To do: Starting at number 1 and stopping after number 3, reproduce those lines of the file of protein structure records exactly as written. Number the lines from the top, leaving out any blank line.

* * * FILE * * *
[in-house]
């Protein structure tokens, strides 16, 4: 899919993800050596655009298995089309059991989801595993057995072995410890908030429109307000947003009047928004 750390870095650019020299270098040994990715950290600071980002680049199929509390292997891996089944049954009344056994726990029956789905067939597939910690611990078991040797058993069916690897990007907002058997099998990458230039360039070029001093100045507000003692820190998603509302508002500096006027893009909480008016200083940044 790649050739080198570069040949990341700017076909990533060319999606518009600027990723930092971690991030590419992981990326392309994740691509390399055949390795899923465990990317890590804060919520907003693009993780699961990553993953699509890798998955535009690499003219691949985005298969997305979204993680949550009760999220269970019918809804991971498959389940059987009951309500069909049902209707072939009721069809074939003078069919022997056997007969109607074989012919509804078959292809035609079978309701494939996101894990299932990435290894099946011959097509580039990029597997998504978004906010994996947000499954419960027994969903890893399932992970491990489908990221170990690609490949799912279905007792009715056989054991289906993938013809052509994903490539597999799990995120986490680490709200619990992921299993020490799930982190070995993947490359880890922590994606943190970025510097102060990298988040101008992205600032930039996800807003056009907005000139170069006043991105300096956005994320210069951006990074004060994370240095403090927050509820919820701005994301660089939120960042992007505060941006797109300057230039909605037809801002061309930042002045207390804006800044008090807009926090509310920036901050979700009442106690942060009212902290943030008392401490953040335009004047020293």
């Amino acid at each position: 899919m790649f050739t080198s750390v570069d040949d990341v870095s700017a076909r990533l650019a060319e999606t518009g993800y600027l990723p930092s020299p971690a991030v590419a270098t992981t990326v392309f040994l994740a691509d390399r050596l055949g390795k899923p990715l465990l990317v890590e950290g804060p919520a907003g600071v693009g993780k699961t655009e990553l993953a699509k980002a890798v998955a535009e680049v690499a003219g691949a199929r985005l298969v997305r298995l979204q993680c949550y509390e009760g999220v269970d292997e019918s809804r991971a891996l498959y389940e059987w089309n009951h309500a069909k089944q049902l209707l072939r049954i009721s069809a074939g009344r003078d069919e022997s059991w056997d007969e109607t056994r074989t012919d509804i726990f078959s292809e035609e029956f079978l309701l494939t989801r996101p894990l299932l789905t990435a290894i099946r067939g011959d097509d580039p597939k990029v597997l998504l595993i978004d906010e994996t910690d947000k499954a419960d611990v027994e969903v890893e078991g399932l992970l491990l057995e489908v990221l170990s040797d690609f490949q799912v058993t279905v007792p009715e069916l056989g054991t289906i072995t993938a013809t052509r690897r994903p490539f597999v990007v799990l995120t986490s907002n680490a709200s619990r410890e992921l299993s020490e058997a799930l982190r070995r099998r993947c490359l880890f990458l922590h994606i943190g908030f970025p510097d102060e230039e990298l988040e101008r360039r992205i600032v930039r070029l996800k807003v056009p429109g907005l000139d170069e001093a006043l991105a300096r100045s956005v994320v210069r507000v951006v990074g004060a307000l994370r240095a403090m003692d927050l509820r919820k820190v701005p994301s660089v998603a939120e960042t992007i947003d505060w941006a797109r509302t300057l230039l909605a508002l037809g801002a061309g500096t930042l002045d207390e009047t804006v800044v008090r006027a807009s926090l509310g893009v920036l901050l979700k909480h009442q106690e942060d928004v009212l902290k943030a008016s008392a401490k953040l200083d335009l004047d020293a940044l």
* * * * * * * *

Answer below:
[in-house]
């Protein structure tokens, strides 16, 4: 899919993800050596655009298995089309059991989801595993057995072995410890908030429109307000947003009047928004 750390870095650019020299270098040994990715950290600071980002680049199929509390292997891996089944049954009344056994726990029956789905067939597939910690611990078991040797058993069916690897990007907002058997099998990458230039360039070029001093100045507000003692820190998603509302508002500096006027893009909480008016200083940044 790649050739080198570069040949990341700017076909990533060319999606518009600027990723930092971690991030590419992981990326392309994740691509390399055949390795899923465990990317890590804060919520907003693009993780699961990553993953699509890798998955535009690499003219691949985005298969997305979204993680949550009760999220269970019918809804991971498959389940059987009951309500069909049902209707072939009721069809074939003078069919022997056997007969109607074989012919509804078959292809035609079978309701494939996101894990299932990435290894099946011959097509580039990029597997998504978004906010994996947000499954419960027994969903890893399932992970491990489908990221170990690609490949799912279905007792009715056989054991289906993938013809052509994903490539597999799990995120986490680490709200619990992921299993020490799930982190070995993947490359880890922590994606943190970025510097102060990298988040101008992205600032930039996800807003056009907005000139170069006043991105300096956005994320210069951006990074004060994370240095403090927050509820919820701005994301660089939120960042992007505060941006797109300057230039909605037809801002061309930042002045207390804006800044008090807009926090509310920036901050979700009442106690942060009212902290943030008392401490953040335009004047020293």
């Amino acid at each position: 899919m790649f050739t080198s750390v570069d040949d990341v870095s700017a076909r990533l650019a060319e999606t518009g993800y600027l990723p930092s020299p971690a991030v590419a270098t992981t990326v392309f040994l994740a691509d390399r050596l055949g390795k899923p990715l465990l990317v890590e950290g804060p919520a907003g600071v693009g993780k699961t655009e990553l993953a699509k980002a890798v998955a535009e680049v690499a003219g691949a199929r985005l298969v997305r298995l979204q993680c949550y509390e009760g999220v269970d292997e019918s809804r991971a891996l498959y389940e059987w089309n009951h309500a069909k089944q049902l209707l072939r049954i009721s069809a074939g009344r003078d069919e022997s059991w056997d007969e109607t056994r074989t012919d509804i726990f078959s292809e035609e029956f079978l309701l494939t989801r996101p894990l299932l789905t990435a290894i099946r067939g011959d097509d580039p597939k990029v597997l998504l595993i978004d906010e994996t910690d947000k499954a419960d611990v027994e969903v890893e078991g399932l992970l491990l057995e489908v990221l170990s040797d690609f490949q799912v058993t279905v007792p009715e069916l056989g054991t289906i072995t993938a013809t052509r690897r994903p490539f597999v990007v799990l995120t986490s907002n680490a709200s619990r410890e992921l299993s020490e058997a799930l982190r070995r099998r993947c490359l880890f990458l922590h994606i943190g908030f970025p510097d102060e230039e990298l988040e101008r360039r992205i600032v930039r070029l996800k807003v056009p429109g907005l000139d170069e001093a006043l991105a300096r100045s956005v994320v210069r507000v951006v990074g004060a307000l994370r240095a403090m003692d927050l509820r919820k820190v701005p994301s660089v998603a939120e960042t992007i947003d505060w941006a797109r509302t300057l230039l909605a508002l037809g801002a061309g500096t930042l002045d207390e009047t804006v800044v008090r006027a807009s926090l509310g893009v920036l901050l979700k909480h009442q106690e942060d928004v009212l902290k943030a008016s008392a401490k953040l200083d335009l004047d020293a940044l």